1. Getting your own house in order: anti-corruption for mission forces

Summary of recommendations

Ensure that high integrity standards are introduced and maintained within the mission itself.

Introduction to key mitigation

It can be tempting for intervention planners and implementers to think of corruption as an external issue that is part of their environment, but not an internal risk. This, however, is rarely the case. Corruption can happen in all sorts of environments, prompted by the right combination of opportunity, motivation and justification. Operational environments, which often loosen up the social controls that can help prevent corruption and which bring together multinational contingents with varying integrity standards, can be particularly vulnerable to corruption-related activity.

Costs and benefits

Investment in anti-corruption measures within the mission is likely to require additional resources and expertise, which will in some cases need to be procured from outside. However, high integrity standards will protect mission resources, both tangible and intangible. On the tangible side, missions will be better able to prevent diversion and fraud committed by their own personnel; Training and awareness raising will help create a common set of standards, while oversight, investigations and sanctions will increase the cost of corruption and help deter future corrupt practices. Personnel integrity will also protect the mission’s legitimacy, its ability to engage with the host nation, and will help achieve mission goals related to security and governance.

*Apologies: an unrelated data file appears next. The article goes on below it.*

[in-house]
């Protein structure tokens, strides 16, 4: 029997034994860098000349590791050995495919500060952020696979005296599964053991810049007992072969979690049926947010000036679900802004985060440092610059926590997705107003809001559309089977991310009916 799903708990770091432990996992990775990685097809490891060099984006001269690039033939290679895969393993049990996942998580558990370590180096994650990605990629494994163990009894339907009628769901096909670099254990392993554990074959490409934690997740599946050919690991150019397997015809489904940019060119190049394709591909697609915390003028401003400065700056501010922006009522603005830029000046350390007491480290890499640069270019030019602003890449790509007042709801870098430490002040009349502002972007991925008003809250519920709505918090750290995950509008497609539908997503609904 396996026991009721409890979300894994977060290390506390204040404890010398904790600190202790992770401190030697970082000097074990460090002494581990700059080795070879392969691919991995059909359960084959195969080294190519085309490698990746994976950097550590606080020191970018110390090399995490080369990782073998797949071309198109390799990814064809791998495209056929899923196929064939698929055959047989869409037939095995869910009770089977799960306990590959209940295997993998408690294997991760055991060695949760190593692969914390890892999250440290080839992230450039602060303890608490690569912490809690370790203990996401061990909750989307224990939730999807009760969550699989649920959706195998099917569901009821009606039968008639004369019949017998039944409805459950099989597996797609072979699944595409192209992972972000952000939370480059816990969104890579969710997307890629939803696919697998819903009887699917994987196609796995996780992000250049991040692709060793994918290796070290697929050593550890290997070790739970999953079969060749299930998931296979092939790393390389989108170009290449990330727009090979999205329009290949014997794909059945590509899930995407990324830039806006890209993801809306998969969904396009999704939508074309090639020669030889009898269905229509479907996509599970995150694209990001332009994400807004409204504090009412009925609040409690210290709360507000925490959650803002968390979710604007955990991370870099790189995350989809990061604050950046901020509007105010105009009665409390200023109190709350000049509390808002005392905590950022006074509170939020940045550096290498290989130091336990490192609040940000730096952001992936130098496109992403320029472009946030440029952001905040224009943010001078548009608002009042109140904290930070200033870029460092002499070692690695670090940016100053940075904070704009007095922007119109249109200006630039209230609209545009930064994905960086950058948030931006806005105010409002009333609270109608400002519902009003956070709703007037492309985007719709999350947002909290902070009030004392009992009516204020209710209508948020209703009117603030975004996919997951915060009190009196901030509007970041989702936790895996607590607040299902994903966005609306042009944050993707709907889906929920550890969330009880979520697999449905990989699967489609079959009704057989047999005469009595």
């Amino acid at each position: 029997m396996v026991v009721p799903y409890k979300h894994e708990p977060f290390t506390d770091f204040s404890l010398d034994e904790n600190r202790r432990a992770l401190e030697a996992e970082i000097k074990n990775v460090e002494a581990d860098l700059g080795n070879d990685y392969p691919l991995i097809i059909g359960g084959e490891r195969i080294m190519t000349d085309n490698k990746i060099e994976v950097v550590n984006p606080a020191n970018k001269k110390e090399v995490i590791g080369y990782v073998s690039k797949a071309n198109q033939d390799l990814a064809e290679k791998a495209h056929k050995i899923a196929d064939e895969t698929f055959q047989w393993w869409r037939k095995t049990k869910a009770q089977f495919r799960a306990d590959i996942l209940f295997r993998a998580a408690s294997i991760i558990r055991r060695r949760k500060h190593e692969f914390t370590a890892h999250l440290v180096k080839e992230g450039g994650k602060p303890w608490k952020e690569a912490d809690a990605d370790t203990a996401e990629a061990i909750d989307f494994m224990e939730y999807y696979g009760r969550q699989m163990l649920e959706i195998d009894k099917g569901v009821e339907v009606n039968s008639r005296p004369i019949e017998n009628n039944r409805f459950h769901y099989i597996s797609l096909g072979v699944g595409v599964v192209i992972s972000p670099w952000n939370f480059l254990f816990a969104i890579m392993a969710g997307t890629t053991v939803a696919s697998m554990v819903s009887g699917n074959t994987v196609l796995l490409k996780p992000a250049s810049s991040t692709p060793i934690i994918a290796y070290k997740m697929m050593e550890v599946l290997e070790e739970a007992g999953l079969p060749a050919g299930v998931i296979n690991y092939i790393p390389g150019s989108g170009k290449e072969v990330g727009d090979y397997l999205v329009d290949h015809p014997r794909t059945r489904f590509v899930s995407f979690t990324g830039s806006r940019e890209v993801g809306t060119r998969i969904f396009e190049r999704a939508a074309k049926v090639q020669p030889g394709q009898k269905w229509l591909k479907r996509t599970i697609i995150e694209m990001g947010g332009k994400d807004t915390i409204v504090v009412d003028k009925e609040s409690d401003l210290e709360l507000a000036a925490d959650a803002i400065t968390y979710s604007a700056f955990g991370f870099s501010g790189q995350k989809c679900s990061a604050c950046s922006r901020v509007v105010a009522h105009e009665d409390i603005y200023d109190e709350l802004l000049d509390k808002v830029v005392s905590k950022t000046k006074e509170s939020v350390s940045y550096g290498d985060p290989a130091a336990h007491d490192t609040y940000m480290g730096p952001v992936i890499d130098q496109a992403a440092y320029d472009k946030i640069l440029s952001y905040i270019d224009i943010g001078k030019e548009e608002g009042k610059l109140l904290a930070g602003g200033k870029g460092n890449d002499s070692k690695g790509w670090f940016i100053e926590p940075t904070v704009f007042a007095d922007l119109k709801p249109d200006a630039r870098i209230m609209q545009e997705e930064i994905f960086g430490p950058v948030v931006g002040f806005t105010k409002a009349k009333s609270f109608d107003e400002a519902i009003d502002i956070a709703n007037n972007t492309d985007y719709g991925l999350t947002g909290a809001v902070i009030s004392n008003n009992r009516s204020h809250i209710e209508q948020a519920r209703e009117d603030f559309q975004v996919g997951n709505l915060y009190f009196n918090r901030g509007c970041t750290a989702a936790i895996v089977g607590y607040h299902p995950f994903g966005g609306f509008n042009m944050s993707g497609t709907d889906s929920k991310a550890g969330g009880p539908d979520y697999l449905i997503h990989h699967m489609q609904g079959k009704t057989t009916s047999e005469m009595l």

Constituent mitigations for:

1. Getting your own house in order: anti-corruption for mission forces

These constituent mitigations provide further guidance on effective anti-corruption mitigation measures for military operations.

1.1 Mission personnel recruitment

Troop contributing countries should ensure that robust, merit-based recruitment systems are in place.

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1.2 Codification and dissemination of ethical standards

Codes of conduct should offer specific guidance on how to recognise corruption and navigate situations where corruption could be an important factor.

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1.3 Pre-deployment training and preparation

Preparing troops for deployment into fragile and conflict-affected environments, requires context-specific training for personnel on understanding and mitigating corruption.

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1.4 Whistleblowing and reporting channels

Enabling whistleblowers to come forward can act as a preventive measure, as it increases the likelihood of detection for corrupt actions.

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1.5 Internal investigations and sanctions

Investigations into allegations of wrongdoing and sanctions for those who breach standards are key if the mission’s integrity standards are to be maintained.

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